Intel's Mooly Eden just showed off its new thin mini ITX Sandy Bridge platform. The form factor is a standard mini ITX but with a low profile backplane so it can fit into thinner systems - particular all-in-ones.

Could this be the start of a DIY all-in-one market? I'm not sure about that, but it will help standardize components there and hopefully lower costs as you can reduce the number of custom components in the system.

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  • duploxxx - Tuesday, May 31, 2011 - link

    so now since they have decent competition they will abbandon there slowish atom everywhere? Reply
  • LuckyKnight - Tuesday, May 31, 2011 - link

    Without true 24 Hz (23.97 Hz) still Reply
  • dagamer34 - Tuesday, May 31, 2011 - link

    Will be fixed in Ivy Bridge. See Anand's Sandy Bridge review. Reply
  • ChuckDriver - Tuesday, May 31, 2011 - link

    For something like this you'd need a standardized internal header for connecting to the monitor. I also can't find the 2" wide 24-pin power supply connector on the motherboard in the pictures, so that probably changes too. Reply
  • A5 - Tuesday, May 31, 2011 - link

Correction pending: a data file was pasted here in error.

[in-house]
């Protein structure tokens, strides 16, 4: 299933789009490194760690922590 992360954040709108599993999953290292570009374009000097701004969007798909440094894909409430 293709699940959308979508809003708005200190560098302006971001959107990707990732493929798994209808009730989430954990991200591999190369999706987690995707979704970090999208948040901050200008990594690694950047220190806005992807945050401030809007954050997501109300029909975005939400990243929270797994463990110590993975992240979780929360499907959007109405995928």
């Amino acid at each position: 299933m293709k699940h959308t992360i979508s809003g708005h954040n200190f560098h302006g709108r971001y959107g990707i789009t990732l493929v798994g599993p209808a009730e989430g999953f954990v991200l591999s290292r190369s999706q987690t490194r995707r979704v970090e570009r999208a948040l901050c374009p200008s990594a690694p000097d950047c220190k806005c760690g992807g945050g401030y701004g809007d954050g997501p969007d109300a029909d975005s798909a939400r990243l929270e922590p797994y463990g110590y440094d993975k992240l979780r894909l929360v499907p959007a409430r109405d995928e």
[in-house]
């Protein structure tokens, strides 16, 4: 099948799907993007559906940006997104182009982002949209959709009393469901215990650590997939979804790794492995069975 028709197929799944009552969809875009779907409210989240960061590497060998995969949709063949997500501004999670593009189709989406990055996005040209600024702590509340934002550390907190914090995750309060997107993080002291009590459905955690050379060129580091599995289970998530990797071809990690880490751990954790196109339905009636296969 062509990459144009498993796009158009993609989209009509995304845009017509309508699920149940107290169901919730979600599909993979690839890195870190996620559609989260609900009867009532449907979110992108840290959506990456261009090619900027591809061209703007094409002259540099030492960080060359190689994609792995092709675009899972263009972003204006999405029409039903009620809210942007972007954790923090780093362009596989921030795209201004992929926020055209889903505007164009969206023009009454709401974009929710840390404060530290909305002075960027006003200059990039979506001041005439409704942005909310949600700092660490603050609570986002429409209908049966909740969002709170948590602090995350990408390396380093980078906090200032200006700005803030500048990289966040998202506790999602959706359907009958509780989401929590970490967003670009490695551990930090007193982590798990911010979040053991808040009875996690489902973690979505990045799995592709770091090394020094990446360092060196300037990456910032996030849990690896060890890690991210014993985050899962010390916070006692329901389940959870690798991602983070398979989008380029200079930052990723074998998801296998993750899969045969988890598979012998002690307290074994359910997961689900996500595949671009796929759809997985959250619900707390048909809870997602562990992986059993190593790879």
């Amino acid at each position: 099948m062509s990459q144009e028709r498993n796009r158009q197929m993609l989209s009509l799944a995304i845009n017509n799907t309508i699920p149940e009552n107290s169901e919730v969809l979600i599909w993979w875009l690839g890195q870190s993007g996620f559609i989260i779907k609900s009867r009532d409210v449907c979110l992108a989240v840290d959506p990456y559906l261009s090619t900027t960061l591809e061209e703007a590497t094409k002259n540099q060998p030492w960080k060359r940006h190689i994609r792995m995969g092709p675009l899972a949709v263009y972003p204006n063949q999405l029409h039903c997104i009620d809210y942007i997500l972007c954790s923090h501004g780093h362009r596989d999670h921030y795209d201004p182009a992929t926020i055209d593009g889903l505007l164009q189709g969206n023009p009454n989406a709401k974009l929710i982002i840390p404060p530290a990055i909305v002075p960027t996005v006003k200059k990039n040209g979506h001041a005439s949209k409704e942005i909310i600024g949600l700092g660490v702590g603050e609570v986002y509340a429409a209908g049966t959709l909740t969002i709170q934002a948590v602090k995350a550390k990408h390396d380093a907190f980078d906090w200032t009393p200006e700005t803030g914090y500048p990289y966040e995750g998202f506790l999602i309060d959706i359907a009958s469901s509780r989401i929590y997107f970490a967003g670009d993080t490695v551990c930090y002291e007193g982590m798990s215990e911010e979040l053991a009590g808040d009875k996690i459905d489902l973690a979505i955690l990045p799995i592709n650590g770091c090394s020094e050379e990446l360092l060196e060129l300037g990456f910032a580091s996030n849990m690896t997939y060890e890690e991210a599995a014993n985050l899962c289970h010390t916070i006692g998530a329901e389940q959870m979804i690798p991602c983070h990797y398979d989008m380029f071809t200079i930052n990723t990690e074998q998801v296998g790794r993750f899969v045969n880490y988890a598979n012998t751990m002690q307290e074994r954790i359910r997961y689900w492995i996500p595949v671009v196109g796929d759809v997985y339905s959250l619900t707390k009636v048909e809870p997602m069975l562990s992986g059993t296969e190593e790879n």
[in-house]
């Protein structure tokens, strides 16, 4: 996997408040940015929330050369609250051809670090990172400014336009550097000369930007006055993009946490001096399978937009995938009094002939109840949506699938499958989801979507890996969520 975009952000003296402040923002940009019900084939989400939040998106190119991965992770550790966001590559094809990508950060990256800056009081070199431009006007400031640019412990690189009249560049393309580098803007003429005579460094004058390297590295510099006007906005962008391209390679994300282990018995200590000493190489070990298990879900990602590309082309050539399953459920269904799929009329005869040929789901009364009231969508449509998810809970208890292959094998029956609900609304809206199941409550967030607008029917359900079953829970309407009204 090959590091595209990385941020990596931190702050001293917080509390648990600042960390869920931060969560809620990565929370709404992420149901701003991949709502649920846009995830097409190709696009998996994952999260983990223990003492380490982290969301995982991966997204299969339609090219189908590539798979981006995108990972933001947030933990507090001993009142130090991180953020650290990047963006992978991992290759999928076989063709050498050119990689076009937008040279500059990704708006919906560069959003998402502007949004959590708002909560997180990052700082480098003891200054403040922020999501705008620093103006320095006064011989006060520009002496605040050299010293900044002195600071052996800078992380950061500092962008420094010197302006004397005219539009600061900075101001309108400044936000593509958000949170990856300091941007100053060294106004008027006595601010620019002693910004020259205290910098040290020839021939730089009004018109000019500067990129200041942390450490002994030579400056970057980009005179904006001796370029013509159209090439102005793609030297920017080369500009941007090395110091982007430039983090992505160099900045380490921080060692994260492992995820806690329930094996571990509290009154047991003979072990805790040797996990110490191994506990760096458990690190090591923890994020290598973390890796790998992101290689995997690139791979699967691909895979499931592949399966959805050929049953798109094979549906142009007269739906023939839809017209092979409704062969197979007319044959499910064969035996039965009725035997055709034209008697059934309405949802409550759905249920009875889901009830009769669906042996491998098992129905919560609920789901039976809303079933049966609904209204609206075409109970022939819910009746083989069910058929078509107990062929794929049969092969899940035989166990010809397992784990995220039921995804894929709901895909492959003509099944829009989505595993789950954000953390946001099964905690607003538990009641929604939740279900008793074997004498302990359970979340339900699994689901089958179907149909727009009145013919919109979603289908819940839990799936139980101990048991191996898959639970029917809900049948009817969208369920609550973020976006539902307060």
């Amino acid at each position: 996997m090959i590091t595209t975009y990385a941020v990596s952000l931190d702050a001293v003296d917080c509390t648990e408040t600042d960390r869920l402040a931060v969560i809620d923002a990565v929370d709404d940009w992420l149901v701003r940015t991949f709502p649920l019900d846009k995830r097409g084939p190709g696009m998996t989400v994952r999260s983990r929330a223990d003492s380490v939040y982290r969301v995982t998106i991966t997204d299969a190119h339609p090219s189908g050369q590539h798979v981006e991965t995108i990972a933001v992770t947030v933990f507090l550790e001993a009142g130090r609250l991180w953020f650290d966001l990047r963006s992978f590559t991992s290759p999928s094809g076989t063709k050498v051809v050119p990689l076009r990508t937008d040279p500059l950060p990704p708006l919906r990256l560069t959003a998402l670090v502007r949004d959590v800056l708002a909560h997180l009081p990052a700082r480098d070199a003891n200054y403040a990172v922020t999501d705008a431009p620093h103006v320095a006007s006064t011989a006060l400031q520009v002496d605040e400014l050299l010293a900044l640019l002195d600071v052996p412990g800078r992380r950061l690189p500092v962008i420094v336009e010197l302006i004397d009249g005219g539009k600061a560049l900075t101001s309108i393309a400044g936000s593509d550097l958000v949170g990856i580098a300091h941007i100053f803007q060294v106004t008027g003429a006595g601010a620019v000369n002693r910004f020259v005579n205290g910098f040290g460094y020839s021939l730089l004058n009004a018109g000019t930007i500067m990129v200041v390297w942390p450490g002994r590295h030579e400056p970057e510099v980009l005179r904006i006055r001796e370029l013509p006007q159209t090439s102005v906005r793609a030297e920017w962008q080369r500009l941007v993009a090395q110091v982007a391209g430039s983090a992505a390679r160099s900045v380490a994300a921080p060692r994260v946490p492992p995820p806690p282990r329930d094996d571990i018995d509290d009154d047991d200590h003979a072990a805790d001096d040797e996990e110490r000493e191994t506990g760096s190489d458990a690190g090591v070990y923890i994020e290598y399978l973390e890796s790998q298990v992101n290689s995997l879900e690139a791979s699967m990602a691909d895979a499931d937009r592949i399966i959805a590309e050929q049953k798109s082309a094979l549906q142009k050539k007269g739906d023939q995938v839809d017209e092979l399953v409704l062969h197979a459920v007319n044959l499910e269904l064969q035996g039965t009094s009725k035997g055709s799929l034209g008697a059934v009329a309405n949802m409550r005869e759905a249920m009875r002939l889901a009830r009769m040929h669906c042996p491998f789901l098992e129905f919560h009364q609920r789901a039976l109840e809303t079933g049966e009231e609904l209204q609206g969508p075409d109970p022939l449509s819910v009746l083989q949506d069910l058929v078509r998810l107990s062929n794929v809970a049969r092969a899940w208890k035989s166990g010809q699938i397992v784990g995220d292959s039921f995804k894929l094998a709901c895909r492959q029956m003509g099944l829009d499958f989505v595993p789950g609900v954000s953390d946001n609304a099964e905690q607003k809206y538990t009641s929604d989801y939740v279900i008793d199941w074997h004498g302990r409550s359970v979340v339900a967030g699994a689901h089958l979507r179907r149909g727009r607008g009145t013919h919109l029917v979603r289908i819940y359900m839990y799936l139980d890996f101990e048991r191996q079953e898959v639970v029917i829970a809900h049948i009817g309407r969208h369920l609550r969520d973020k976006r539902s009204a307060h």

Hopefully this means we can get some HTPC cases that don't look terrible. Fitting an HTPC into the form factor of a blu-ray player would be great. Reply
  • scook9 - Tuesday, May 31, 2011 - link

    Great it is thinner!

    Still have to cool the CPU though......
    Reply
  • Doltmoopsie - Tuesday, May 31, 2011 - link

    You could not be more right about this. Low-profile systems are usually constrained by the cooling. If the CPU faces away from the screen, the CPU could be connected to a back case by a vapor chamber or heat pipes.

    Also, others here are right that the connector would have to be standardized in size and positions.
    Reply
  • AmdInside - Tuesday, May 31, 2011 - link

    Is this a problem? For me, the problem has always been getting a CPU cooler that is low enough to fit certain cases. You can get low profile memory. Reply
  • mianmian - Tuesday, May 31, 2011 - link

    Looking at Intel's link, the CPU is connected to heat sink via heatpipes. But if the CPU position is flexible, it will be a big computability problem: You have to use a specific board. Hope intel has the solution. Reply
  • ggathagan - Wednesday, June 01, 2011 - link

    Although I like the idea, I still remember Intel's last attempt and bringing a new form factor to the market.
    Anyone else left with a bad taste in their mouth from the BTX standard?
    Reply

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